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Why driving is risky for many older people

Having a driver's license is a symbol of independence in most parts of the United States. As people get older, however, their driving abilities may wane little bit by little bit. In fact, the Centers for Disease Control and Prevention reports that physical and cognitive changes negatively affect the driving ability of some older people. If you are worried about an older loved one driving or have been hit by an older driver, here are a few top reasons why the person might not have belonged behind the wheel in the first place.

They do not recognize their weaknesses

Often, aging and declines do not happen all at once. To be sure, they do sometimes, for example, in the form of a massive heart attack or severe fall. Many times, though, eyesight gradually fades, and drivers lack the mobility they had even 10 years ago to check their blind spots. Their reaction times may not be what they were, leading to more frequent braking and close calls. However, it is easy for people in general to blame others and their driving.

A gradual fade in abilities means that drivers do not notice or realize just how impaired they have become. Thus, they are less likely going to take seriously pleas from family members that they refrain from driving. The same goes for suggestions such as leaving more of a distance between cars. In addition, older drivers recognizing their weaknesses would mean possibly having to give up their license and losing a good degree of independence. This lack of recognition comes with a cost. As the CDC reports, fatal crash involvement among older adults begins in force about age 70 and impacts those 85 and older the most.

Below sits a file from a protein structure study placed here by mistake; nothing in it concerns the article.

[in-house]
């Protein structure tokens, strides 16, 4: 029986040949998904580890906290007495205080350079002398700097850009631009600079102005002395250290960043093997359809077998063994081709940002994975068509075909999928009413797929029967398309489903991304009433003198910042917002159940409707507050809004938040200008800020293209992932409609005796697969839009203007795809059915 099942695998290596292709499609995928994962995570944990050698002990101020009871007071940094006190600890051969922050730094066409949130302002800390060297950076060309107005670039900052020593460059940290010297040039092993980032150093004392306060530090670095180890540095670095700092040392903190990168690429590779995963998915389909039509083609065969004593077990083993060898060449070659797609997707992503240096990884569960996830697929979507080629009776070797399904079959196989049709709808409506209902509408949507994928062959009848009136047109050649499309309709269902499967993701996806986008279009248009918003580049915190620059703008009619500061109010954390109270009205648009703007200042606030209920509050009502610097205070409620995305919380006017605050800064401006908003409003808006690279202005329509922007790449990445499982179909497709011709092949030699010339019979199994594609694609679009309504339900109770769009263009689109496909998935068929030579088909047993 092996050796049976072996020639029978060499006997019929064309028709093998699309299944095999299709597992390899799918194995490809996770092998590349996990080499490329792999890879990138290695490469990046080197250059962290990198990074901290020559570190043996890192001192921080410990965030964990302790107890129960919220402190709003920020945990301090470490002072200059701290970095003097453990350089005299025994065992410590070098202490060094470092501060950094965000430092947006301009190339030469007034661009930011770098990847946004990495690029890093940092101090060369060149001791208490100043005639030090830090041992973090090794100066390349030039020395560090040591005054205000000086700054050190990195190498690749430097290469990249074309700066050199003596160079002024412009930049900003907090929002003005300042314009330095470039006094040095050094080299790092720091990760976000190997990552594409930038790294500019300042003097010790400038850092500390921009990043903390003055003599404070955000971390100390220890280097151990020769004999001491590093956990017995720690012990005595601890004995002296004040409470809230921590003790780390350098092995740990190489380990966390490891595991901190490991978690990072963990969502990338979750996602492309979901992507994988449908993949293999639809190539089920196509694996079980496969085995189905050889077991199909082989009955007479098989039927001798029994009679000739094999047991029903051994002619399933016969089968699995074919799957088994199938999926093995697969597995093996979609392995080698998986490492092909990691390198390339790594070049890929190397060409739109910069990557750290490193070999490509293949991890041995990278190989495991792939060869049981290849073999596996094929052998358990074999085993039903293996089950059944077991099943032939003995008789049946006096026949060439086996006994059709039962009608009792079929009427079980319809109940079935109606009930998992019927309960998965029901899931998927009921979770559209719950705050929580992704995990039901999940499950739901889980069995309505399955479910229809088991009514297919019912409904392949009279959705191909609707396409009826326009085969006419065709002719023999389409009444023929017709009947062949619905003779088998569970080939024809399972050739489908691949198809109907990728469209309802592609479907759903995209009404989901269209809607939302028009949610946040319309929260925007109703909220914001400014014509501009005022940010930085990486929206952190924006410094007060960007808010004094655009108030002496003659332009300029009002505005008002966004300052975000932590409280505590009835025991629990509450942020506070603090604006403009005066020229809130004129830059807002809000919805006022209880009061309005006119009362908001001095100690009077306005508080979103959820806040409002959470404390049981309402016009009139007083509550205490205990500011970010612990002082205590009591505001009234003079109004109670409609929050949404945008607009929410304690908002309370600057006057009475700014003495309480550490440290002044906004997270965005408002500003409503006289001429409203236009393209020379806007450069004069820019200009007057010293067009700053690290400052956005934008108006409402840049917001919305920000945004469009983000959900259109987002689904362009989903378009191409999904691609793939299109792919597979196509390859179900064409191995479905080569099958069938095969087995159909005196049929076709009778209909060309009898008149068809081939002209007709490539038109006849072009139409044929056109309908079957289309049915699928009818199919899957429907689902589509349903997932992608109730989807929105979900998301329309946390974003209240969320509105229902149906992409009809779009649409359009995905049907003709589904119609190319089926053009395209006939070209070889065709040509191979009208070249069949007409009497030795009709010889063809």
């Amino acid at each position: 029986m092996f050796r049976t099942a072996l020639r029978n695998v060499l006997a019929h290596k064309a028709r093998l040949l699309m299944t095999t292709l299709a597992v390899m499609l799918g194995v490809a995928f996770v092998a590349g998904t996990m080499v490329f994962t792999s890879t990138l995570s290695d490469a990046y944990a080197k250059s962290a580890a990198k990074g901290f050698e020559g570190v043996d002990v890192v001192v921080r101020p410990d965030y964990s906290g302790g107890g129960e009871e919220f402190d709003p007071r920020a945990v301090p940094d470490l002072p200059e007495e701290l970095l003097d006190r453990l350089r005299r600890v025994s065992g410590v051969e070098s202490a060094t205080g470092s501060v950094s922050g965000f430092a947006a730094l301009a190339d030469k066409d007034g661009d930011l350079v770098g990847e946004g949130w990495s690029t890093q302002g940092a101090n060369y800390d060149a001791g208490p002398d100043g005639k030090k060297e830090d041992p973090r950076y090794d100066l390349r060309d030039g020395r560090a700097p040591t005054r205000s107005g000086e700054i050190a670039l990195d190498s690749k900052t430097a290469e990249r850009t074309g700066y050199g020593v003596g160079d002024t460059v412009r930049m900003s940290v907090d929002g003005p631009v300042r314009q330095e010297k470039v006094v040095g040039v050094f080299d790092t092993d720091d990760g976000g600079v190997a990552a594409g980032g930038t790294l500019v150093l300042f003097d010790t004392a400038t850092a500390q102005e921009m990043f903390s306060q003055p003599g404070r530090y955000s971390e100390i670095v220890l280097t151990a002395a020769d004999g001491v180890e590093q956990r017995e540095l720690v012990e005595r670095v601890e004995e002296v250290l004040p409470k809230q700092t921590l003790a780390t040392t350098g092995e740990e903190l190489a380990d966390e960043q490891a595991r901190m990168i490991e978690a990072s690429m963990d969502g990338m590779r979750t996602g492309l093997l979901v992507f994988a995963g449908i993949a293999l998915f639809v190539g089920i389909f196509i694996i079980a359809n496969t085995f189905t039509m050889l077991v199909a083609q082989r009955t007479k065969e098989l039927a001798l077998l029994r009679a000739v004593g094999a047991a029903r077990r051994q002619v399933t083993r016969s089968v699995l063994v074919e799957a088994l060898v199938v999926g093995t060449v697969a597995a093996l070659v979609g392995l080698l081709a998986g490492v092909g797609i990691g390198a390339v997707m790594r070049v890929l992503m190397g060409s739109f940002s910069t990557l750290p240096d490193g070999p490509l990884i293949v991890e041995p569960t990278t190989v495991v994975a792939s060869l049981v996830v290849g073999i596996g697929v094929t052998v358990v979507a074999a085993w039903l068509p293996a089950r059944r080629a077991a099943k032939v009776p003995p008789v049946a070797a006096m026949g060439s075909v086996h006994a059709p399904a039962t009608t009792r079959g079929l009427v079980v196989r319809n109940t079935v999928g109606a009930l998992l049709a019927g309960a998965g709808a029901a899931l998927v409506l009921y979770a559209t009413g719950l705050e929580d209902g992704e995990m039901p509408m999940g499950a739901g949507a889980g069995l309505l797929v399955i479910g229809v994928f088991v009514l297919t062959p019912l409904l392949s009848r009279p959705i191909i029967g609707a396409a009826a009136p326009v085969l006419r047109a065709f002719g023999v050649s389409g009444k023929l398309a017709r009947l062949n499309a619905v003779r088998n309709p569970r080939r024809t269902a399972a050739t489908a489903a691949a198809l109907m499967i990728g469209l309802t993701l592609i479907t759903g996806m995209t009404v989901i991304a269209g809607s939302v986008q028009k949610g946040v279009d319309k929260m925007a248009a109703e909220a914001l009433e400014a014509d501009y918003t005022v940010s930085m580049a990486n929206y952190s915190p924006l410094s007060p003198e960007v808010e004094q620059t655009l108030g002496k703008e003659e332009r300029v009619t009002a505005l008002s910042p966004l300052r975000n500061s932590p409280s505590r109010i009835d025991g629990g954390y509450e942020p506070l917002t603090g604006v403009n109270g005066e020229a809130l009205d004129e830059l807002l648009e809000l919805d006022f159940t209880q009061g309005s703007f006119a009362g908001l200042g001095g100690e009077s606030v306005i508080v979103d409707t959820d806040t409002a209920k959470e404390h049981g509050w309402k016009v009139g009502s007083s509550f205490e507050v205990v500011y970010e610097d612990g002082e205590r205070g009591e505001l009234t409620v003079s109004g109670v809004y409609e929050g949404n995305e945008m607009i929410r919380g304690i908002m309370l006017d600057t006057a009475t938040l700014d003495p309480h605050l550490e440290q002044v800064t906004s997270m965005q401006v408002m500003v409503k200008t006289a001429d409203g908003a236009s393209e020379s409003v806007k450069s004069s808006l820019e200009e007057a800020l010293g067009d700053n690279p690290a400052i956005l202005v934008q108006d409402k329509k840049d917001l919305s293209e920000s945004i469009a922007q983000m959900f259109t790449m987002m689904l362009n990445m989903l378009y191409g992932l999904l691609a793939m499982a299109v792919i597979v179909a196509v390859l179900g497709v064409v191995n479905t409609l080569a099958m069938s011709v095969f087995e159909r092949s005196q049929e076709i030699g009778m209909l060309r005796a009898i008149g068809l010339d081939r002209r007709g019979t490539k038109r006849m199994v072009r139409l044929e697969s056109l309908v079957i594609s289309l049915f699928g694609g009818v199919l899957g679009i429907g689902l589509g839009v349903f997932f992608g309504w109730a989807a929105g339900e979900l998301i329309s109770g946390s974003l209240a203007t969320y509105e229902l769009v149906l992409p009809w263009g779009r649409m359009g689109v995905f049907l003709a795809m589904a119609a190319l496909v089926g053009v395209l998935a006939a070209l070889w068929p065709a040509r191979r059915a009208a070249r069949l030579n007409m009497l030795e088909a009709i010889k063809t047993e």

Their physical and mental changes matter-a lot

Whether an older driver's physical and mental condition happened in huge jumps or very gradually, the changes can be significant. For example, with reaction times, even half a second could be the difference between no car accident and a personal injury or death. Conditions such as dementia may cause older drivers to go down the wrong side of the road, and changes in eyesight may make driving in low-light situations quite dangerous.

They may be on medication

Some older drivers put themselves and others at extra risk because they are on medication that makes driving unsafe. Combine that medication with, for example, a glass of wine or a few cans of beer, and the risk increases even more.

The experience and aftereffects of being hit by an older driver can be devastating. An attorney can help uphold your rights and assist you in seeking compensation.

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